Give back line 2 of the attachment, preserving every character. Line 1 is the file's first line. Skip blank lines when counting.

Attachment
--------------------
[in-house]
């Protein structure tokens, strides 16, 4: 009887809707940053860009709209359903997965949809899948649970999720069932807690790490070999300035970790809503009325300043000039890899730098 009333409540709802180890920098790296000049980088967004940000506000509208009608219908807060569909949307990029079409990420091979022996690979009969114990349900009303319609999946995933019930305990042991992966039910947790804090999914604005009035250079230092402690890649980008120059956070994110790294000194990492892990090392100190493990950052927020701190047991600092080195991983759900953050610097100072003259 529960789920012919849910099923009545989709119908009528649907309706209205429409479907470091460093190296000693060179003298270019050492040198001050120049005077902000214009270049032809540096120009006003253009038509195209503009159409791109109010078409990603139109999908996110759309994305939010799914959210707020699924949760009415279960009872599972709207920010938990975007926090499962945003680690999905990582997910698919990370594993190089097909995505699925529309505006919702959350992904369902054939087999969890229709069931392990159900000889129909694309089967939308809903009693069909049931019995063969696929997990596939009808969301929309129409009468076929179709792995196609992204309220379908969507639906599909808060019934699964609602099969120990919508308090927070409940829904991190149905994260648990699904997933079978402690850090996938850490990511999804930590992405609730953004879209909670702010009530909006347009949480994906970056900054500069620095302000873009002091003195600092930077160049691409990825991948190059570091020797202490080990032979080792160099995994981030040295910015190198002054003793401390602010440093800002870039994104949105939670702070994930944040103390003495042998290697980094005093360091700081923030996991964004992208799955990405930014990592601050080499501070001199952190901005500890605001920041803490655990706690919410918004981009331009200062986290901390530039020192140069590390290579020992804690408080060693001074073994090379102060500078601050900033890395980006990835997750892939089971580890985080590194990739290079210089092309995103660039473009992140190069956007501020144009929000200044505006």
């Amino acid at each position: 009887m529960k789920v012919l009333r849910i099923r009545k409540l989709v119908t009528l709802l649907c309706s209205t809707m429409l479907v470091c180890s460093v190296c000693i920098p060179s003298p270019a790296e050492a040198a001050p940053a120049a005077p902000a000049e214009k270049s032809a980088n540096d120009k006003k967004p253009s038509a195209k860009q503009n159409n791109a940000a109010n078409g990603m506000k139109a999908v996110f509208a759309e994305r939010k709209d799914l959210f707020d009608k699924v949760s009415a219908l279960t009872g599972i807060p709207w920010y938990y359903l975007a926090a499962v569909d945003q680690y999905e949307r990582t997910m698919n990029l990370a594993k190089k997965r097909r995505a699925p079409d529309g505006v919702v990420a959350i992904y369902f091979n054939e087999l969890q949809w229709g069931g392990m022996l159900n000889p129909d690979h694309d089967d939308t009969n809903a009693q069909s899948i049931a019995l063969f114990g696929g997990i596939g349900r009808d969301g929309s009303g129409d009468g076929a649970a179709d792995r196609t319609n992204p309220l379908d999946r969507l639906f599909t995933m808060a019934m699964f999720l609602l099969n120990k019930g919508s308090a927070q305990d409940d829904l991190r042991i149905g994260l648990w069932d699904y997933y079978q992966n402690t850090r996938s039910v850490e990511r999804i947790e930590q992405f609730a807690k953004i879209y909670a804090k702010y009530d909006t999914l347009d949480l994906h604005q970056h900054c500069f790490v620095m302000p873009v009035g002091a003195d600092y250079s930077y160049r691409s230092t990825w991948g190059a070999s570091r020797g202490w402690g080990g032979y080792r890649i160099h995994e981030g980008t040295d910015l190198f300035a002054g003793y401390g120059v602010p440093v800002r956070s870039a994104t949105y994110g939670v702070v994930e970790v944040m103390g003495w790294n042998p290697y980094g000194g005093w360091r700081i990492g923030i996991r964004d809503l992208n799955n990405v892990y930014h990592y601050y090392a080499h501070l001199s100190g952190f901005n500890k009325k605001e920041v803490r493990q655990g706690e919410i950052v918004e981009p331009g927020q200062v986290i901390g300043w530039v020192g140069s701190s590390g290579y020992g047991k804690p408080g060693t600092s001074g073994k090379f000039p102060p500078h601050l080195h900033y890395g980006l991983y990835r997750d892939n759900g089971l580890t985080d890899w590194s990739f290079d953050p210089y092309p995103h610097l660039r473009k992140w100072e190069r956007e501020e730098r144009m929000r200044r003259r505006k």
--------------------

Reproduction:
């Protein structure tokens, strides 16, 4: 009887809707940053860009709209359903997965949809899948649970999720069932807690790490070999300035970790809503009325300043000039890899730098 009333409540709802180890920098790296000049980088967004940000506000509208009608219908807060569909949307990029079409990420091979022996690979009969114990349900009303319609999946995933019930305990042991992966039910947790804090999914604005009035250079230092402690890649980008120059956070994110790294000194990492892990090392100190493990950052927020701190047991600092080195991983759900953050610097100072003259 529960789920012919849910099923009545989709119908009528649907309706209205429409479907470091460093190296000693060179003298270019050492040198001050120049005077902000214009270049032809540096120009006003253009038509195209503009159409791109109010078409990603139109999908996110759309994305939010799914959210707020699924949760009415279960009872599972709207920010938990975007926090499962945003680690999905990582997910698919990370594993190089097909995505699925529309505006919702959350992904369902054939087999969890229709069931392990159900000889129909694309089967939308809903009693069909049931019995063969696929997990596939009808969301929309129409009468076929179709792995196609992204309220379908969507639906599909808060019934699964609602099969120990919508308090927070409940829904991190149905994260648990699904997933079978402690850090996938850490990511999804930590992405609730953004879209909670702010009530909006347009949480994906970056900054500069620095302000873009002091003195600092930077160049691409990825991948190059570091020797202490080990032979080792160099995994981030040295910015190198002054003793401390602010440093800002870039994104949105939670702070994930944040103390003495042998290697980094005093360091700081923030996991964004992208799955990405930014990592601050080499501070001199952190901005500890605001920041803490655990706690919410918004981009331009200062986290901390530039020192140069590390290579020992804690408080060693001074073994090379102060500078601050900033890395980006990835997750892939089971580890985080590194990739290079210089092309995103660039473009992140190069956007501020144009929000200044505006």